April 28, 2016 — Advances in DNA sequencing and genetic ancestry testing have led many African Americans to rush for more answers about their heritage that may not be answered by science, Alondra Nelson, Dean of Social Science at Columbia University, told a packed audience of students, faculty, and staff at the Dean’s Distinguished Lecture Book Series at Harvard T.H. Chan School of Public Health on April 7, 2016 in Kresge G2.
“The full swath of genetic testing gives it [DNA] more social power than ever before,” Nelson said in her talk about her new book, The Social Life of DNA: Race, Reparations, and Reconciliation After the Genome. The book is based on her nearly 15 years of research on how African Americans view genetic ancestry testing and what they do with information that they learn. Learning about their roots has led some African Americans to try to establish ties with kin in their ancestral homeland; to rethink and sometimes change their citizenship; to dig up buried relatives in hopes of finding more answers through DNA testing; and to make legal claims for slavery reparations based on ancestry, she said.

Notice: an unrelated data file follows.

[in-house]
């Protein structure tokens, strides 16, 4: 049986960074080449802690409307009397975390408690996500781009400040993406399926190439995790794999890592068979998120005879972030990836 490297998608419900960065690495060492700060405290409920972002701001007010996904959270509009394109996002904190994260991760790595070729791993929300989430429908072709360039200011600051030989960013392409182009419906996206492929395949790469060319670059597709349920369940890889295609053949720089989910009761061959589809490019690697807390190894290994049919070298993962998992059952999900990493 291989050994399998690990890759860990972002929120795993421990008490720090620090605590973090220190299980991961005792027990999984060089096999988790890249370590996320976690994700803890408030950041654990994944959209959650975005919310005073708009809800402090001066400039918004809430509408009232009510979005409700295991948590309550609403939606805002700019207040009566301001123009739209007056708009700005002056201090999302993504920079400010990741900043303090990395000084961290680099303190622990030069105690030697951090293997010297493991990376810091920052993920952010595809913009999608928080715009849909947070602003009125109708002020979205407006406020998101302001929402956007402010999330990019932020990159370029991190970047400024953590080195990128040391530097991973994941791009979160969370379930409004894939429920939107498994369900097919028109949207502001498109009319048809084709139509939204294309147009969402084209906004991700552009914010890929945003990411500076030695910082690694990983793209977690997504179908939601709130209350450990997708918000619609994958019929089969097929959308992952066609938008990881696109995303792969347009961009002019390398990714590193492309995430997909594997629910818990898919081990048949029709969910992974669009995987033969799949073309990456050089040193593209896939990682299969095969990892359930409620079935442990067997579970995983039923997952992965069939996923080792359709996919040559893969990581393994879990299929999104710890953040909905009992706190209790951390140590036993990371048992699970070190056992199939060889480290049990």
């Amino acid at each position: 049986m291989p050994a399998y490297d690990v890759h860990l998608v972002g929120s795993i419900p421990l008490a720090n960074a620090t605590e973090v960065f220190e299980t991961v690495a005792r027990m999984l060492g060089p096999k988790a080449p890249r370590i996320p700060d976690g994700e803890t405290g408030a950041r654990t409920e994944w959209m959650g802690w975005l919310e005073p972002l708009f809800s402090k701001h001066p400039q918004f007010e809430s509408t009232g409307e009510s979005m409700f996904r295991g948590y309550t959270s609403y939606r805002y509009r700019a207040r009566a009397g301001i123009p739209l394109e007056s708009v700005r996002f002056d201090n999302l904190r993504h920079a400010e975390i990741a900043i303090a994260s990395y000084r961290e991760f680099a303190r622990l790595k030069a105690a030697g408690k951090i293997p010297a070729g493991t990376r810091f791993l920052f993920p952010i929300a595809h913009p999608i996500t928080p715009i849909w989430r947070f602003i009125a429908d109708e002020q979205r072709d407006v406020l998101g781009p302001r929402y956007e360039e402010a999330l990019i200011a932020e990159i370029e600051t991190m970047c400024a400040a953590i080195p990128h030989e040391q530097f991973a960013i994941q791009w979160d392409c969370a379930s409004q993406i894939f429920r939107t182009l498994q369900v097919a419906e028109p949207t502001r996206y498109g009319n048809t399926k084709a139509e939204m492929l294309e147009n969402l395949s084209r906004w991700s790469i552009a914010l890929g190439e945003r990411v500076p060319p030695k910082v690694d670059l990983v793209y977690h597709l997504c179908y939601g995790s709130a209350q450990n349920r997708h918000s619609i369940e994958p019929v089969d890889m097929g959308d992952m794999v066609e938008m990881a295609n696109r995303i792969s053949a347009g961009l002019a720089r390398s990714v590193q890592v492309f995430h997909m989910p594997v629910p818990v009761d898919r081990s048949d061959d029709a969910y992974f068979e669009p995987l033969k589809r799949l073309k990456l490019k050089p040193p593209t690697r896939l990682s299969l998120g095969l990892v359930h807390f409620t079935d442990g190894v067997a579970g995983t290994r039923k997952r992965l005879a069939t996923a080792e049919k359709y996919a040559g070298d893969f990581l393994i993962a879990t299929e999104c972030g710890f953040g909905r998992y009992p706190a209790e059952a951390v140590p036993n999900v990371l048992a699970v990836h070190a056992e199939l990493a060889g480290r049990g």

In her introduction, Meredith Rosenthal, professor of health economics and policy and Associate Dean for Diversity, welcomed Nelson to the school to discuss biology, race, and social issues, which she said are among the “front burner issues” in America today.
The lecture was sponsored by the Office of Diversity and Inclusion, the Office of the Dean, and the Harvard Office of the Assistant to the President for Institutional Diversity and Equity.